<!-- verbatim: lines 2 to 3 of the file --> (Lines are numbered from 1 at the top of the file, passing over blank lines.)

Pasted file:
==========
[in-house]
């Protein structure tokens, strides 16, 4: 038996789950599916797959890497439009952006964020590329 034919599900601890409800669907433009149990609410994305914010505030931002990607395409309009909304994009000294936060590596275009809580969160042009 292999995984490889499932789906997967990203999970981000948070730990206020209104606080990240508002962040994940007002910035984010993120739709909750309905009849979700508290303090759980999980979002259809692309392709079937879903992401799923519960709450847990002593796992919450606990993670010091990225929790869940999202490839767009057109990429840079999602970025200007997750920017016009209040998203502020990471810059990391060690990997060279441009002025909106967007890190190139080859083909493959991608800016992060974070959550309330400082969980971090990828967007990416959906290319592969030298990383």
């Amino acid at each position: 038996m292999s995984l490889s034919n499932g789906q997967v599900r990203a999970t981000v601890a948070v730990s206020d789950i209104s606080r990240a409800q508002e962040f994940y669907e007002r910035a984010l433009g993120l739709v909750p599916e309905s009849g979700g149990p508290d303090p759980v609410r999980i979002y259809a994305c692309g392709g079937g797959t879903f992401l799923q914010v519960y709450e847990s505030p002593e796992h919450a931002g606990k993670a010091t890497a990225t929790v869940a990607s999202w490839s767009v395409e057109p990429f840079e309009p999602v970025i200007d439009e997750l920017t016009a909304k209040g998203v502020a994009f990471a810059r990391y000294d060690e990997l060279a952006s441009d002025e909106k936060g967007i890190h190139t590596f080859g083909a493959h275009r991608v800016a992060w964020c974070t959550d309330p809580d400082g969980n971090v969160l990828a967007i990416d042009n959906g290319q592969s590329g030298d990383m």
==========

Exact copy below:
């Protein structure tokens, strides 16, 4: 038996789950599916797959890497439009952006964020590329 034919599900601890409800669907433009149990609410994305914010505030931002990607395409309009909304994009000294936060590596275009809580969160042009 292999995984490889499932789906997967990203999970981000948070730990206020209104606080990240508002962040994940007002910035984010993120739709909750309905009849979700508290303090759980999980979002259809692309392709079937879903992401799923519960709450847990002593796992919450606990993670010091990225929790869940999202490839767009057109990429840079999602970025200007997750920017016009209040998203502020990471810059990391060690990997060279441009002025909106967007890190190139080859083909493959991608800016992060974070959550309330400082969980971090990828967007990416959906290319592969030298990383």
């Amino acid at each position: 038996m292999s995984l490889s034919n499932g789906q997967v599900r990203a999970t981000v601890a948070v730990s206020d789950i209104s606080r990240a409800q508002e962040f994940y669907e007002r910035a984010l433009g993120l739709v909750p599916e309905s009849g979700g149990p508290d303090p759980v609410r999980i979002y259809a994305c692309g392709g079937g797959t879903f992401l799923q914010v519960y709450e847990s505030p002593e796992h919450a931002g606990k993670a010091t890497a990225t929790v869940a990607s999202w490839s767009v395409e057109p990429f840079e309009p999602v970025i200007d439009e997750l920017t016009a909304k209040g998203v502020a994009f990471a810059r990391y000294d060690e990997l060279a952006s441009d002025e909106k936060g967007i890190h190139t590596f080859g083909a493959h275009r991608v800016a992060w964020c974070t959550d309330p809580d400082g969980n971090v969160l990828a967007i990416d042009n959906g290319q592969s590329g030298d990383m």